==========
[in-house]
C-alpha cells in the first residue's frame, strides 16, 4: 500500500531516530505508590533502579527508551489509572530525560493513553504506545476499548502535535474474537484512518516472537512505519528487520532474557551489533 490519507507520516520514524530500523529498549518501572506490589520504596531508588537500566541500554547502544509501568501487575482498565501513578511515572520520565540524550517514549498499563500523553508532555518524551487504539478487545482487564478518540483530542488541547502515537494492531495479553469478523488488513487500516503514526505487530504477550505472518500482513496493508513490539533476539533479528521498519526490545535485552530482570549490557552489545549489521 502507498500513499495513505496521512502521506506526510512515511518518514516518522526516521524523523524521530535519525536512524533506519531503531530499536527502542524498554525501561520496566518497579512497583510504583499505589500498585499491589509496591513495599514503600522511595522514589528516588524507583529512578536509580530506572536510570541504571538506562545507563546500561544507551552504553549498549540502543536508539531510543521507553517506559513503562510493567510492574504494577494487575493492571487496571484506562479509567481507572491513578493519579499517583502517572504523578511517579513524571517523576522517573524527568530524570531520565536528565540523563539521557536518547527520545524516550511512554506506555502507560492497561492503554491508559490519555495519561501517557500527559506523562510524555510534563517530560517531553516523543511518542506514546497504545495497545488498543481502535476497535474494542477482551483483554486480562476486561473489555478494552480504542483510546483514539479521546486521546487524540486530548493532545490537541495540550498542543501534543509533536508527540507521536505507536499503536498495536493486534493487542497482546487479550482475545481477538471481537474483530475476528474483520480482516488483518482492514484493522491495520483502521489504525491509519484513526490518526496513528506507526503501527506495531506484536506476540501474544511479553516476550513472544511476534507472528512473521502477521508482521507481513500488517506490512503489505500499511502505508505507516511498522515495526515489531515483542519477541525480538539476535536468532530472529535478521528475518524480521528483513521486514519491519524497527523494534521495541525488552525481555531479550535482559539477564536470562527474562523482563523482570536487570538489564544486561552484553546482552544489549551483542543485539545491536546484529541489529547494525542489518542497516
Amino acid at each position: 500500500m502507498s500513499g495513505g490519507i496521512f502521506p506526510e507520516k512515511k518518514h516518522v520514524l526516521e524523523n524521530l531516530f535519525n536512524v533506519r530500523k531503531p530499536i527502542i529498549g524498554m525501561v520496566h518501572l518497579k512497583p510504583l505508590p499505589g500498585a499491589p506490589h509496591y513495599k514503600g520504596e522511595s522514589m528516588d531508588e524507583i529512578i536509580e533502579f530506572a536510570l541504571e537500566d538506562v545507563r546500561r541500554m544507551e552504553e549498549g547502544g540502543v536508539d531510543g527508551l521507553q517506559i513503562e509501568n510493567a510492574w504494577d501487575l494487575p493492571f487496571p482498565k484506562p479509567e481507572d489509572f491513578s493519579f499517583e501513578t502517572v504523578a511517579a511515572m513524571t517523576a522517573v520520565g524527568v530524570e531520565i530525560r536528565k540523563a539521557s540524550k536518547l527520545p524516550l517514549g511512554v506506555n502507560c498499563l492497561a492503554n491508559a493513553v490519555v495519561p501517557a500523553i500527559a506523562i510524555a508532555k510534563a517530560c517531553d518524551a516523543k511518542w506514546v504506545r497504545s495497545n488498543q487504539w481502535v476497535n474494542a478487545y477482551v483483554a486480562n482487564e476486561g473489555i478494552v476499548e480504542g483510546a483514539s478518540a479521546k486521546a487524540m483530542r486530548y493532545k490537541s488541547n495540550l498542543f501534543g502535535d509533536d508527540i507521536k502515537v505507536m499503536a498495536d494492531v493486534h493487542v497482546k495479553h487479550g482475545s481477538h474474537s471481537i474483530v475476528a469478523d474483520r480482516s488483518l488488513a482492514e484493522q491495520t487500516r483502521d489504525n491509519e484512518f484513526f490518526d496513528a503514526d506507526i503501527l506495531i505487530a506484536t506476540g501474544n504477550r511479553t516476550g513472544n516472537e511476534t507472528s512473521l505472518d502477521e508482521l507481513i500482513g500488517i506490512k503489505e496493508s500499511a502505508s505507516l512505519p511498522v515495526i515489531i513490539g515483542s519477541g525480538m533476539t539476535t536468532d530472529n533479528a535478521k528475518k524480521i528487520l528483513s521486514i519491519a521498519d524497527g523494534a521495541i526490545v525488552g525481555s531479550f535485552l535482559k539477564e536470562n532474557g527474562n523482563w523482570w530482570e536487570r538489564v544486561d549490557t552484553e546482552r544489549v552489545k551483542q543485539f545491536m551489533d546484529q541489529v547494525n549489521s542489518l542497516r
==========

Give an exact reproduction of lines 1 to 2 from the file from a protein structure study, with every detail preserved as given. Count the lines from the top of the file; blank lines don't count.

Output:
[in-house]
C-alpha cells in the first residue's frame, strides 16, 4: 500500500531516530505508590533502579527508551489509572530525560493513553504506545476499548502535535474474537484512518516472537512505519528487520532474557551489533 490519507507520516520514524530500523529498549518501572506490589520504596531508588537500566541500554547502544509501568501487575482498565501513578511515572520520565540524550517514549498499563500523553508532555518524551487504539478487545482487564478518540483530542488541547502515537494492531495479553469478523488488513487500516503514526505487530504477550505472518500482513496493508513490539533476539533479528521498519526490545535485552530482570549490557552489545549489521 502507498500513499495513505496521512502521506506526510512515511518518514516518522526516521524523523524521530535519525536512524533506519531503531530499536527502542524498554525501561520496566518497579512497583510504583499505589500498585499491589509496591513495599514503600522511595522514589528516588524507583529512578536509580530506572536510570541504571538506562545507563546500561544507551552504553549498549540502543536508539531510543521507553517506559513503562510493567510492574504494577494487575493492571487496571484506562479509567481507572491513578493519579499517583502517572504523578511517579513524571517523576522517573524527568530524570531520565536528565540523563539521557536518547527520545524516550511512554506506555502507560492497561492503554491508559490519555495519561501517557500527559506523562510524555510534563517530560517531553516523543511518542506514546497504545495497545488498543481502535476497535474494542477482551483483554486480562476486561473489555478494552480504542483510546483514539479521546486521546487524540486530548493532545490537541495540550498542543501534543509533536508527540507521536505507536499503536498495536493486534493487542497482546487479550482475545481477538471481537474483530475476528474483520480482516488483518482492514484493522491495520483502521489504525491509519484513526490518526496513528506507526503501527506495531506484536506476540501474544511479553516476550513472544511476534507472528512473521502477521508482521507481513500488517506490512503489505500499511502505508505507516511498522515495526515489531515483542519477541525480538539476535536468532530472529535478521528475518524480521528483513521486514519491519524497527523494534521495541525488552525481555531479550535482559539477564536470562527474562523482563523482570536487570538489564544486561552484553546482552544489549551483542543485539545491536546484529541489529547494525542489518542497516